Author's response: I find myself in the unusual position of admiring aspects of Alexey Miller's negative review of my book on nationalism in modern Europe. His criticisms are, I have to admit, formulated with verve and are rendered fluidly in Borislav Chernev's translation from the Russian original. I respect Prof. Miller's work and therefore his perspective on my book. Yet in light of the vehemence of some of his comments, I feel the need to respond at least briefly. I should state at the outset that while I solicited input from colleagues and specialists in a variety of fields, I take full responsibility for whatever errors may persist in the text. As Prof. Miller notes, it was indeed Józef Zajonczek, rather than Grand Duke Constantine, who held the official title of viceroy of the Kingdom of Poland starting in 1815, although mine is far from the only account to characterize Constantine's extensive influence as approximating the role of viceroy in practical terms. The number executed in the Decembrist revolt was indeed five (including Pavel Pestel) rather than four, and my suggestion that Adam Mickiewicz was somehow imprisoned "for several years" in 1824, rather than for several months, is an obvious error that I should have caught in proofreading. While not characteristic of the text as a whole, such points are certainly fair game for criticism.
In regard to Prof. Miller's broader comments, however, I think it is especially important to keep in mind the book's stated intent and scope. It was not written primarily for specialists, nor was it envisioned as a novel intervention in the field of nationalism studies. It is intended mainly as an introductory text for a student readership that often, sadly, lacks a basic understanding of the narrative flow of modern European history. The book attempts to locate the emergence and development of nationalist ideas and movements within that broader narrative. The nature of the book's intended readership contributed to the decision to emphasize English-language works in the notes and bibliography, as stated clearly in the introduction. This should not be seen in any way as an indication that I believe, as Prof. Miller puts it, that "all important works … have been published in English." It is instead the result of a practical decision about where best to steer English-language students for further reading. As Prof. Miller also notes, the book addresses an incredibly expansive topic in a limited amount of space, attempting to cover more than two centuries – from the French Revolution to Brexit – and much of the geographic expanse of Europe in some 330 pages (including notes). That scope brings with it the potential for a number of omissions, including some important recent work on empire and on global entanglements outside of Europe, as well as temporal and geographic imbalances within Europe. Certain readers could perhaps argue that too much attention is given to France, Germany, Spain, and Italy; others, conversely, might take issue with the extended discussions of Scandinavia, Belgium, or the Balkans. Relative imbalances and omissions are not, of course, desirable virtues. But in a text like this, they are difficult to avoid entirely.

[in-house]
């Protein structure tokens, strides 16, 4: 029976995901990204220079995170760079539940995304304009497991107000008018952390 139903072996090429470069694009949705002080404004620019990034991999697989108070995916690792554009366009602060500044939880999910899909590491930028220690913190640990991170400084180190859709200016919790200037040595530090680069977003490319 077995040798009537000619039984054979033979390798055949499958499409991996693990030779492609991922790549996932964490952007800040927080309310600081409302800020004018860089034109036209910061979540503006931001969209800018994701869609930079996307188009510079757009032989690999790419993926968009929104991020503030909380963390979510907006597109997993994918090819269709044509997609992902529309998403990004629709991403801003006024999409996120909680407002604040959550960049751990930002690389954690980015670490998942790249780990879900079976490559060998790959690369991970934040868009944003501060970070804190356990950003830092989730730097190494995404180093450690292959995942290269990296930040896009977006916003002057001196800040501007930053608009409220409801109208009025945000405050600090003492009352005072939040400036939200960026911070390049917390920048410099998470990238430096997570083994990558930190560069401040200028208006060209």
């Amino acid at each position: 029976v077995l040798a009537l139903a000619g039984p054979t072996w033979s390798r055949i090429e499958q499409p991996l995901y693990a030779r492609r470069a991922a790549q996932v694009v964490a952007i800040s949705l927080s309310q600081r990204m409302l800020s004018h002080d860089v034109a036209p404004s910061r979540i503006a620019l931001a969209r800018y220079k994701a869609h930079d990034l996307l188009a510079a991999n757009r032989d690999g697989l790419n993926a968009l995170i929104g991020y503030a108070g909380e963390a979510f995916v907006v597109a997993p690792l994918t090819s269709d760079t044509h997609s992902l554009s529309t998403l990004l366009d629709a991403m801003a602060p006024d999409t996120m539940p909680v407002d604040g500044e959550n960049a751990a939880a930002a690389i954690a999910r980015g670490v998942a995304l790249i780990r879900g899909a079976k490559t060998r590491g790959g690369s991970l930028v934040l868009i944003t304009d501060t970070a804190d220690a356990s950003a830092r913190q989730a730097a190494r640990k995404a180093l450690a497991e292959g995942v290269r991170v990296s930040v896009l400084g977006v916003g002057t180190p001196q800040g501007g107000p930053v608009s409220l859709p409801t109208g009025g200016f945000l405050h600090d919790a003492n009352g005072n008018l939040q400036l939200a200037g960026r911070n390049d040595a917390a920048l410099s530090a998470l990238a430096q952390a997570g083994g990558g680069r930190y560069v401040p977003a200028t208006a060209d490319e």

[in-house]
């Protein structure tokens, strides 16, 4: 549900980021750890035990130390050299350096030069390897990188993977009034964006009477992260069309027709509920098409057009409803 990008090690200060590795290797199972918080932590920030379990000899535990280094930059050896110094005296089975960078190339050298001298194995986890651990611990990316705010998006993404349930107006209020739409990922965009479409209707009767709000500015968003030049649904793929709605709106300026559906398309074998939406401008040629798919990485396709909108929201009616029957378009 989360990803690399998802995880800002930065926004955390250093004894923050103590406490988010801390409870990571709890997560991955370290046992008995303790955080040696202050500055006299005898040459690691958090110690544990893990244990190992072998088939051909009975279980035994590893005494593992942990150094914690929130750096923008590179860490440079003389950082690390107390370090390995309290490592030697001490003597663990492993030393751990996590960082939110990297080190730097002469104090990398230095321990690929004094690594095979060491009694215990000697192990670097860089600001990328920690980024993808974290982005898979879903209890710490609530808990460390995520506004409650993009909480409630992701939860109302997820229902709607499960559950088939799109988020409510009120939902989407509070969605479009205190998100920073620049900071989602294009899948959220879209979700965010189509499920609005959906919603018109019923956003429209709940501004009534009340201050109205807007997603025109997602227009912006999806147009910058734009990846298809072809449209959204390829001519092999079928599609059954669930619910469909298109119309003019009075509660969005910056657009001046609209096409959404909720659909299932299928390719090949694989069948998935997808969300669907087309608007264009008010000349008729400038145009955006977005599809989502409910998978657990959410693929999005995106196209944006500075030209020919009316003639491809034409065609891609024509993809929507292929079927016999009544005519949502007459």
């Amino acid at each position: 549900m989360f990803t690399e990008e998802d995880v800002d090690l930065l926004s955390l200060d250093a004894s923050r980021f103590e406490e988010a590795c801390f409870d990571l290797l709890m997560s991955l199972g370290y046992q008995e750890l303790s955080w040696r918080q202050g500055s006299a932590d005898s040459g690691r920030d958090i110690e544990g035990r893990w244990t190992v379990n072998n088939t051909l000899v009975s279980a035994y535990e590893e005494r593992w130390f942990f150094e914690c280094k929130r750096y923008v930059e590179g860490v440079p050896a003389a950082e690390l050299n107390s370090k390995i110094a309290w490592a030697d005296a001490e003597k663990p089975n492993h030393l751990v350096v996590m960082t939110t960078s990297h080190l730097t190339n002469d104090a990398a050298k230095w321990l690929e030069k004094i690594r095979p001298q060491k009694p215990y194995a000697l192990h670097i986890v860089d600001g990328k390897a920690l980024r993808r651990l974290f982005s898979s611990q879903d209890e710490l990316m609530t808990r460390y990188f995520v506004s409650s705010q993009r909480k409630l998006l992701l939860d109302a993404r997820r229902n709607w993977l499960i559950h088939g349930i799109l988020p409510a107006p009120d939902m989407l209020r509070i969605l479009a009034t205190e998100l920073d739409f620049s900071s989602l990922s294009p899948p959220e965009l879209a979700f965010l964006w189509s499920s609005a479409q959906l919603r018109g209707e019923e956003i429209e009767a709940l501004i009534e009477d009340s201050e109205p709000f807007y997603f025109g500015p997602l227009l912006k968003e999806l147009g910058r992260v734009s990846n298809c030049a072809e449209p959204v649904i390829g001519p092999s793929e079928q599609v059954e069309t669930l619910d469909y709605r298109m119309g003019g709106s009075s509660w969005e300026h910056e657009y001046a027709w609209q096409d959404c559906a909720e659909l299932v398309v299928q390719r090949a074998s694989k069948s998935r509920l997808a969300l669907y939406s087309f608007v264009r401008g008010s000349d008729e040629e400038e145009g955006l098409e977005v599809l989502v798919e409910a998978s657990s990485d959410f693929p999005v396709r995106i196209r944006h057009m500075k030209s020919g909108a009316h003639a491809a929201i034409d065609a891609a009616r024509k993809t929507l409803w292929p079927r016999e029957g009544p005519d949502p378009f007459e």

Ultimately, I respect Prof. Miller's perspective, and many of his criticisms are well-taken. But it is my hope that, despite the book's imperfections, its intended readership will find its narrative approach at least somewhat more useful than he did.